MORE PEOPLE are dying on the road — a lot more. The National Highway Traffic Safety Administration announced this week that road fatalities spiked 10.4 percent in the first half of the year, representing a six-month death toll of 17,775. Though the government did not explain what is driving the increase, one thing is clear: Most of these deaths are preventable. Passing the right laws, installing smarter infrastructure and deploying new technology would save many lives.
Part of the problem seems to be that, with the economy improving, people are driving more — 50.5 billion more miles in the first half of the year than in the first six months of last year. But that 3.3 percent increase in miles traveled cannot explain the whole rise in road deaths. The fatality rate relative to the number of miles traveled has also risen. This year’s increase in the road death rate, meanwhile, comes on top of a similarly dramatic rise last year.
Government analysts found that last year’s uptick came mainly from an increase in fatalities among pedestrians, motorcyclists and bicyclists. This finding suggests that local planners could better demarcate or protect bike lanes, particularly in urban areas in which cycling has become more common. Perhaps drivers distracted by phones and other in-car diversions can more easily maintain a peripheral view of larger objects, such as other cars, but not smaller ones, such as motorcycles. Even if that dynamic is insignificant, restrictions on operating smartphones while driving should be more broadly adopted and enforced. Investigation after investigation has shown large decreases in reaction time among distracted drivers.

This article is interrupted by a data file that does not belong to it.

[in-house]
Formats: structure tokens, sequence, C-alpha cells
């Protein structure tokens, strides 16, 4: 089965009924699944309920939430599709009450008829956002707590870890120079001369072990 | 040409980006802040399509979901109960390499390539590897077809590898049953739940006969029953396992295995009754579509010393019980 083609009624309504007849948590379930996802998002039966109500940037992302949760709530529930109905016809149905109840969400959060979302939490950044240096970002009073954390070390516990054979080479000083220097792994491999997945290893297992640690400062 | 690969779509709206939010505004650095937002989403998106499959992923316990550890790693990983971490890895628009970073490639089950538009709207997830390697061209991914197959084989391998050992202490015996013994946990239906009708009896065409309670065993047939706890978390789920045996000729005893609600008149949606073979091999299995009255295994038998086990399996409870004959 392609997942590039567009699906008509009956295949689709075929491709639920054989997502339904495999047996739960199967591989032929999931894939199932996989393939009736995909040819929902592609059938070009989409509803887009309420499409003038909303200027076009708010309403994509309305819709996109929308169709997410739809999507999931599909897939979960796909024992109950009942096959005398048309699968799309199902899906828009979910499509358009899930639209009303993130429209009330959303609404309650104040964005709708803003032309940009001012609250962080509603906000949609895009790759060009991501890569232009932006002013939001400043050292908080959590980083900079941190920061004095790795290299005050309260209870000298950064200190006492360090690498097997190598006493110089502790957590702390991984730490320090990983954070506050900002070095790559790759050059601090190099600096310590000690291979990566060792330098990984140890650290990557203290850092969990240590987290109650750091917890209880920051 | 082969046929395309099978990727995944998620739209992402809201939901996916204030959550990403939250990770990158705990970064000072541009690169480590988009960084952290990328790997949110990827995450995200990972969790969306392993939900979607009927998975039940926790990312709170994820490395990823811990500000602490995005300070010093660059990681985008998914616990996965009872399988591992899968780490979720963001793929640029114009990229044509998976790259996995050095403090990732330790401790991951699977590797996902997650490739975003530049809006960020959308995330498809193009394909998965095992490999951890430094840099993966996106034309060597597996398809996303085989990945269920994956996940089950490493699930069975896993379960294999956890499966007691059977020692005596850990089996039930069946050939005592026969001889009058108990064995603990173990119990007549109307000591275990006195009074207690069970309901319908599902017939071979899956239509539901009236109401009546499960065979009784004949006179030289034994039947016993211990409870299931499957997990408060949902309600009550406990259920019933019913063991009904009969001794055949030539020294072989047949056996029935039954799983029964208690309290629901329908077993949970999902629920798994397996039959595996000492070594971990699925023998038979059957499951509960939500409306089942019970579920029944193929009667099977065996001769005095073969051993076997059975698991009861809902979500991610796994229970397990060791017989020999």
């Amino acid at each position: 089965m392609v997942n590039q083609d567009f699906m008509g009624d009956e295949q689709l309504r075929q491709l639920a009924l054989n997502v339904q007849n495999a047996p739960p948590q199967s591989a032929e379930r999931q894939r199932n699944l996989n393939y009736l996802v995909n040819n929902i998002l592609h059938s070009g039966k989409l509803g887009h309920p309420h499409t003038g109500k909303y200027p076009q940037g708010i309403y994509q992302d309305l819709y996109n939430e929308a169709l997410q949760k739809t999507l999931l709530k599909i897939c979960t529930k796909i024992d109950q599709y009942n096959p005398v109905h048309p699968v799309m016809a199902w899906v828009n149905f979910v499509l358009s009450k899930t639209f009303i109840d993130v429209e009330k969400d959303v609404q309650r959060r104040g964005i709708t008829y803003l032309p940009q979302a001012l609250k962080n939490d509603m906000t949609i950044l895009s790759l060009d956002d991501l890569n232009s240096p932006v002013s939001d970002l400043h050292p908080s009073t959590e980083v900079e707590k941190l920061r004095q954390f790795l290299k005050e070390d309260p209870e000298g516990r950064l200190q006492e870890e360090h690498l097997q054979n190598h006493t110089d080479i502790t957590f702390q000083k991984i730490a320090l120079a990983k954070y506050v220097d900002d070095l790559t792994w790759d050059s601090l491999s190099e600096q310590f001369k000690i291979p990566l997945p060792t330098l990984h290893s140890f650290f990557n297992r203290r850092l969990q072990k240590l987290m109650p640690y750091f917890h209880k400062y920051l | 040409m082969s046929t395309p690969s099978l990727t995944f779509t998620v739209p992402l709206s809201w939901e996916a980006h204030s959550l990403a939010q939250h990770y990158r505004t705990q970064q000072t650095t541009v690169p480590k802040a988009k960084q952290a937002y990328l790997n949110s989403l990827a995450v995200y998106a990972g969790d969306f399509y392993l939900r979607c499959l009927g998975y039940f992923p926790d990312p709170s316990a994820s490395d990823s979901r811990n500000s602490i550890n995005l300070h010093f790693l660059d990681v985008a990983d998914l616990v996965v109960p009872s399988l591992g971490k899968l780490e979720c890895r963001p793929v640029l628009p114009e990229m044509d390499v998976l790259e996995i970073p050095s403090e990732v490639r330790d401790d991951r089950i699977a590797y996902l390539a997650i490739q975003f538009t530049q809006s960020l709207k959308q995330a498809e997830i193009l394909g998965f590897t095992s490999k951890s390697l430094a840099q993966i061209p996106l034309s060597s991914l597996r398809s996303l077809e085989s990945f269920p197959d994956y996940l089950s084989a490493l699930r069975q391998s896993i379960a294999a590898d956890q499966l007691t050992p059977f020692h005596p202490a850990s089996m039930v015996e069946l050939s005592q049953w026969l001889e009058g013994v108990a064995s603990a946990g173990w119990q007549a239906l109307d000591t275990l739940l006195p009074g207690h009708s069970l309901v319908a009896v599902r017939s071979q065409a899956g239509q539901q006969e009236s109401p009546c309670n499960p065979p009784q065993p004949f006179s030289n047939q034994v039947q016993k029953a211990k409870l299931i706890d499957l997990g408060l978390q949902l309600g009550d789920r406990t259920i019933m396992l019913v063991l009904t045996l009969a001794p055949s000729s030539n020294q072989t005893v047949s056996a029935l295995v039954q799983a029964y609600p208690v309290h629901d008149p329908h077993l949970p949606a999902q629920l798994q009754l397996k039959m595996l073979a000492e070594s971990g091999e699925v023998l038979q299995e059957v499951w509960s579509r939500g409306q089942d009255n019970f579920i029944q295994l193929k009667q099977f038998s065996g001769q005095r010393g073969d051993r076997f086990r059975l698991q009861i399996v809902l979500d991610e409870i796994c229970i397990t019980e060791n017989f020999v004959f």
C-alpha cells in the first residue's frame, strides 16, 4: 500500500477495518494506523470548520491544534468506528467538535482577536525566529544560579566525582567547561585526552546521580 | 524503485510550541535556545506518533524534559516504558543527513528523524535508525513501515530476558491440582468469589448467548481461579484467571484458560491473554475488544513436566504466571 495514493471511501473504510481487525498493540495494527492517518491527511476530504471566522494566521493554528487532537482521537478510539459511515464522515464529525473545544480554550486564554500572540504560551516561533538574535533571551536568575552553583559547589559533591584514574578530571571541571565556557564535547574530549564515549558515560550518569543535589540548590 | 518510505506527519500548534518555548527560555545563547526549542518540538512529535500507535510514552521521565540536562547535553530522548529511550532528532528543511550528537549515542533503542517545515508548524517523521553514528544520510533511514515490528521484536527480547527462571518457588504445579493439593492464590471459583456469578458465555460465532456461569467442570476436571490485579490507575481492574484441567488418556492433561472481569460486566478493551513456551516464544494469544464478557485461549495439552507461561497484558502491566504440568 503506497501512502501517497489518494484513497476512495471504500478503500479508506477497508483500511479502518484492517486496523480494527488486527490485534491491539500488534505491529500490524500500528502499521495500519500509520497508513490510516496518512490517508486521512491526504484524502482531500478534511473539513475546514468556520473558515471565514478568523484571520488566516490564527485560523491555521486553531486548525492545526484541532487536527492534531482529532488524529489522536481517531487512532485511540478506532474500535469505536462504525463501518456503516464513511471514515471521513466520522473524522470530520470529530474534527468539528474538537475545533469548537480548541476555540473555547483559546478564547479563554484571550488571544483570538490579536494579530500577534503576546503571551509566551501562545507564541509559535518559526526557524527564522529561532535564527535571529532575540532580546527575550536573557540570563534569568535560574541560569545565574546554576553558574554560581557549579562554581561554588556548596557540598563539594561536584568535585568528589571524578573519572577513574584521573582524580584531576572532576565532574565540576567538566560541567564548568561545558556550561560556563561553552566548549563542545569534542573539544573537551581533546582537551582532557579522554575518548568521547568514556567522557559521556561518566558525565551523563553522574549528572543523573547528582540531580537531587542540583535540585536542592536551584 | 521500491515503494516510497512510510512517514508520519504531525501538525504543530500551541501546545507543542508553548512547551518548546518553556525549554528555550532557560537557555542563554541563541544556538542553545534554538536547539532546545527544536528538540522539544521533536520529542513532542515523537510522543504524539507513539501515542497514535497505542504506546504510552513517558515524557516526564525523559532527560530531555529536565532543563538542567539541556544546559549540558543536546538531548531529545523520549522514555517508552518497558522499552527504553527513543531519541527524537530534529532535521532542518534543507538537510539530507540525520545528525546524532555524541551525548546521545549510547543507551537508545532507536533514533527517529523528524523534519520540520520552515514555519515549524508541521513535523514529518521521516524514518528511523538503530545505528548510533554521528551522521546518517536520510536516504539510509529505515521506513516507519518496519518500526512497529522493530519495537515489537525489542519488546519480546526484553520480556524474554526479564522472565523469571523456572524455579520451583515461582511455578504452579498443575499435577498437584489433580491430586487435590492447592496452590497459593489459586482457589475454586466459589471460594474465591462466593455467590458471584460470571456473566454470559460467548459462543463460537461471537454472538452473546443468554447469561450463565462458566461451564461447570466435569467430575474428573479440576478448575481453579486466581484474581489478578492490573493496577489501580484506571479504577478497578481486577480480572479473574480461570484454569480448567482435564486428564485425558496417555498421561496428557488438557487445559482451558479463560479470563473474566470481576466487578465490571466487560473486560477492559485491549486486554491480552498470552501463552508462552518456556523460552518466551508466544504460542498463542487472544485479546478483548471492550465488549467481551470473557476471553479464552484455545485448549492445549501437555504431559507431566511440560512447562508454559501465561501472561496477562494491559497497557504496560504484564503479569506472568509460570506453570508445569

Along with strict enforcement of drunken-driving laws, all of these responses to the rising road death rate are relatively cheap and can be applied quickly. In the longer term, the development of new safety technologies may hold the key to drastically slashing traffic fatalities, because nearly all road deaths are due to human error. Tech firms and automakers have been developing autonomous vehicle technologies for years. Some basic innovations, such as sensors that monitor blind spots and help drivers brake to avoid collisions, are in increasingly wide use. More advanced features, such as sensors and software that enable vehicles to drive themselves in certain situations, will penetrate the market soon.
The potential for fully driverless cars to transform American life is tantalizing. Cars sit unused in driveways or parking lots much of the time. Driverless cars would make this waste unnecessary, as they eliminated the necessity of car ownership for most people. Parking shortages, time-wasting traffic and, yes, road deaths would all decline with the advent of effective driverless technologies. The trick for the government will be neither overregulating nor underregulating. Companies must show that their electronic drivers are well-designed across a range of measures, such as how they respond when a sensor fails. At the same time, the longer that driverless technologies are tied up in bureaucratic process, the longer it will take for Americans to see their benefits materialize.
The Obama administration recently announced a regulatory framework for autonomous vehicles that seems aimed at striking this balance. The next administration should be as conscientious.